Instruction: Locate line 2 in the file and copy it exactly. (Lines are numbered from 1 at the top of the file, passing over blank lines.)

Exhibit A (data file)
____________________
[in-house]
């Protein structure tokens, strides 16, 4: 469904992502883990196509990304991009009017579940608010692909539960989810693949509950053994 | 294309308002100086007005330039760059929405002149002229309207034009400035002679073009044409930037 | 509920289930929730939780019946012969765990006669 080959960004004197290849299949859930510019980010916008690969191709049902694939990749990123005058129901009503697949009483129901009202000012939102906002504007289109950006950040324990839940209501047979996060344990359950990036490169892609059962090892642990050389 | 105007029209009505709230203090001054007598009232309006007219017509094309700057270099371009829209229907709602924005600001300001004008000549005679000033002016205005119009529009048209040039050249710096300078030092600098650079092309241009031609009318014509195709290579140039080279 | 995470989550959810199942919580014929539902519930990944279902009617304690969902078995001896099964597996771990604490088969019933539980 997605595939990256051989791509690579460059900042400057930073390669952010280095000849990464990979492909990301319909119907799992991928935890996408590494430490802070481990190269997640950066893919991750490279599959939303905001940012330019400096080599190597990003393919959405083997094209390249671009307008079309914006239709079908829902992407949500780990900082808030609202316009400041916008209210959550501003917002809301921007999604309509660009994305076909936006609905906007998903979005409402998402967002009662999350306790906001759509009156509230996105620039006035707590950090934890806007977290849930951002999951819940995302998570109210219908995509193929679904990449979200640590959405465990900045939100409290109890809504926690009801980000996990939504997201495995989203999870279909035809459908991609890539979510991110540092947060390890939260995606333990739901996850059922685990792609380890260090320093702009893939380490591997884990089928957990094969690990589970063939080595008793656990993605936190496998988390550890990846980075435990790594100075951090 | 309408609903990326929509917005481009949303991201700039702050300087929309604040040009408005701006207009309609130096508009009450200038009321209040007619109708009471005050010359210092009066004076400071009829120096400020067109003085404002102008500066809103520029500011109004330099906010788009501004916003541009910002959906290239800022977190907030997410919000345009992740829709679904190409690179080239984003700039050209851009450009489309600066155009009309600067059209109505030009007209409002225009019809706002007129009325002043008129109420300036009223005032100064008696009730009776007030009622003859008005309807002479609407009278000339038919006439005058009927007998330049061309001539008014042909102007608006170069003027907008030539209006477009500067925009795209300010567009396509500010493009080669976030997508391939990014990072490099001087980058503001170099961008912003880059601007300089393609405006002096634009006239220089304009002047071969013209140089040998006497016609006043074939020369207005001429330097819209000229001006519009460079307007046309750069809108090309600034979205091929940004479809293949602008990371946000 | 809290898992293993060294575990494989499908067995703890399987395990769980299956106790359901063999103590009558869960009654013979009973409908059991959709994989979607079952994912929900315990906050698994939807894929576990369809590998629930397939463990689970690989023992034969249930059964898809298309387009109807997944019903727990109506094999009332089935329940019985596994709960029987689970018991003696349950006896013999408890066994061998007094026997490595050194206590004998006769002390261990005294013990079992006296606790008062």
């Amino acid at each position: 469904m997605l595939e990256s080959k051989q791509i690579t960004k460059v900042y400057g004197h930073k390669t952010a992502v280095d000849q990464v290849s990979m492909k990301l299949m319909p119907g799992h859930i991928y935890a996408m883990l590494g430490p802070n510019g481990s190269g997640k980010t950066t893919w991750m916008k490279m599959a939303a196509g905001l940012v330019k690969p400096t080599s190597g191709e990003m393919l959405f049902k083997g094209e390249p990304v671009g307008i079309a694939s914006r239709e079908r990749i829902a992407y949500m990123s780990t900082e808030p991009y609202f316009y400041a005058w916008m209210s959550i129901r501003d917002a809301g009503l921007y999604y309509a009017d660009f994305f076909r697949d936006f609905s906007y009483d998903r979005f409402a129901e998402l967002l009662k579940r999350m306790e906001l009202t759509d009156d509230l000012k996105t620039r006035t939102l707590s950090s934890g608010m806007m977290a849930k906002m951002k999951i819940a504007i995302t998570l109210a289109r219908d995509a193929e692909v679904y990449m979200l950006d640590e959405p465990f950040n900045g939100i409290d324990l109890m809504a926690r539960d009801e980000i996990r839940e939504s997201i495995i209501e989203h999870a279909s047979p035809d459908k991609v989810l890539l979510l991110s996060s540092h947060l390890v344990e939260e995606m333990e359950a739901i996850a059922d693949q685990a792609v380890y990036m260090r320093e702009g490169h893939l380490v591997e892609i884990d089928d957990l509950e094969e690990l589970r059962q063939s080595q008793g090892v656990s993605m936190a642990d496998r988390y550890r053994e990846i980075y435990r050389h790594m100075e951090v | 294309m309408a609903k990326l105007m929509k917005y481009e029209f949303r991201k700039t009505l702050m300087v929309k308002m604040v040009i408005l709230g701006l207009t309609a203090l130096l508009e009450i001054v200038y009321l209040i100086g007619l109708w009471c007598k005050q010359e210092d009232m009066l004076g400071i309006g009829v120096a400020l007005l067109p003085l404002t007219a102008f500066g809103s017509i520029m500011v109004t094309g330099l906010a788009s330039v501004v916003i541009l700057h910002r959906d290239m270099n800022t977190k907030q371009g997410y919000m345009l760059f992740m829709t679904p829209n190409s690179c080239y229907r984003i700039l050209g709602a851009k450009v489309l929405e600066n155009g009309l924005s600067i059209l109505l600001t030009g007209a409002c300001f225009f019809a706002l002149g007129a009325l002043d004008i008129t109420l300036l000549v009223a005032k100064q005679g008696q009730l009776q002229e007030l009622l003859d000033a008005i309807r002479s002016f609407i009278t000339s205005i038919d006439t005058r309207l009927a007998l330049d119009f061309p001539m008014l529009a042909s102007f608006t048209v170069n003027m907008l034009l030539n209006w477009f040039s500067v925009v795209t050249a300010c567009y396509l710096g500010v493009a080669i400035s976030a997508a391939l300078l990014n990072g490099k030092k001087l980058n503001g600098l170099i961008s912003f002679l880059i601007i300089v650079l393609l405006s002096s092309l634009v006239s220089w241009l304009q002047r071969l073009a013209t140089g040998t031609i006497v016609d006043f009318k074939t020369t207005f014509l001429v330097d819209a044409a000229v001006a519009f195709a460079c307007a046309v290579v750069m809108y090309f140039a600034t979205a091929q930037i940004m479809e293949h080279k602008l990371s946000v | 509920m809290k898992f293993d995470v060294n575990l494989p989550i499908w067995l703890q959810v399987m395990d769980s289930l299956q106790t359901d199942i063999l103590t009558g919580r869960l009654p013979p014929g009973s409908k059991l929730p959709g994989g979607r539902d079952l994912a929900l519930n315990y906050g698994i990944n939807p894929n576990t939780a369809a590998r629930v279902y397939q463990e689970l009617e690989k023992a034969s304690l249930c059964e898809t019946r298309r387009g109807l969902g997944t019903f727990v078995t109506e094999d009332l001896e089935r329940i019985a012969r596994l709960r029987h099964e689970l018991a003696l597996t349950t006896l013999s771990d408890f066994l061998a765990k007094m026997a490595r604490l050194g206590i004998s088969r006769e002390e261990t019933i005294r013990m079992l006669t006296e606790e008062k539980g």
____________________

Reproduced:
């Protein structure tokens, strides 16, 4: 469904992502883990196509990304991009009017579940608010692909539960989810693949509950053994 | 294309308002100086007005330039760059929405002149002229309207034009400035002679073009044409930037 | 509920289930929730939780019946012969765990006669 080959960004004197290849299949859930510019980010916008690969191709049902694939990749990123005058129901009503697949009483129901009202000012939102906002504007289109950006950040324990839940209501047979996060344990359950990036490169892609059962090892642990050389 | 105007029209009505709230203090001054007598009232309006007219017509094309700057270099371009829209229907709602924005600001300001004008000549005679000033002016205005119009529009048209040039050249710096300078030092600098650079092309241009031609009318014509195709290579140039080279 | 995470989550959810199942919580014929539902519930990944279902009617304690969902078995001896099964597996771990604490088969019933539980 997605595939990256051989791509690579460059900042400057930073390669952010280095000849990464990979492909990301319909119907799992991928935890996408590494430490802070481990190269997640950066893919991750490279599959939303905001940012330019400096080599190597990003393919959405083997094209390249671009307008079309914006239709079908829902992407949500780990900082808030609202316009400041916008209210959550501003917002809301921007999604309509660009994305076909936006609905906007998903979005409402998402967002009662999350306790906001759509009156509230996105620039006035707590950090934890806007977290849930951002999951819940995302998570109210219908995509193929679904990449979200640590959405465990900045939100409290109890809504926690009801980000996990939504997201495995989203999870279909035809459908991609890539979510991110540092947060390890939260995606333990739901996850059922685990792609380890260090320093702009893939380490591997884990089928957990094969690990589970063939080595008793656990993605936190496998988390550890990846980075435990790594100075951090 | 309408609903990326929509917005481009949303991201700039702050300087929309604040040009408005701006207009309609130096508009009450200038009321209040007619109708009471005050010359210092009066004076400071009829120096400020067109003085404002102008500066809103520029500011109004330099906010788009501004916003541009910002959906290239800022977190907030997410919000345009992740829709679904190409690179080239984003700039050209851009450009489309600066155009009309600067059209109505030009007209409002225009019809706002007129009325002043008129109420300036009223005032100064008696009730009776007030009622003859008005309807002479609407009278000339038919006439005058009927007998330049061309001539008014042909102007608006170069003027907008030539209006477009500067925009795209300010567009396509500010493009080669976030997508391939990014990072490099001087980058503001170099961008912003880059601007300089393609405006002096634009006239220089304009002047071969013209140089040998006497016609006043074939020369207005001429330097819209000229001006519009460079307007046309750069809108090309600034979205091929940004479809293949602008990371946000 | 809290898992293993060294575990494989499908067995703890399987395990769980299956106790359901063999103590009558869960009654013979009973409908059991959709994989979607079952994912929900315990906050698994939807894929576990369809590998629930397939463990689970690989023992034969249930059964898809298309387009109807997944019903727990109506094999009332089935329940019985596994709960029987689970018991003696349950006896013999408890066994061998007094026997490595050194206590004998006769002390261990005294013990079992006296606790008062």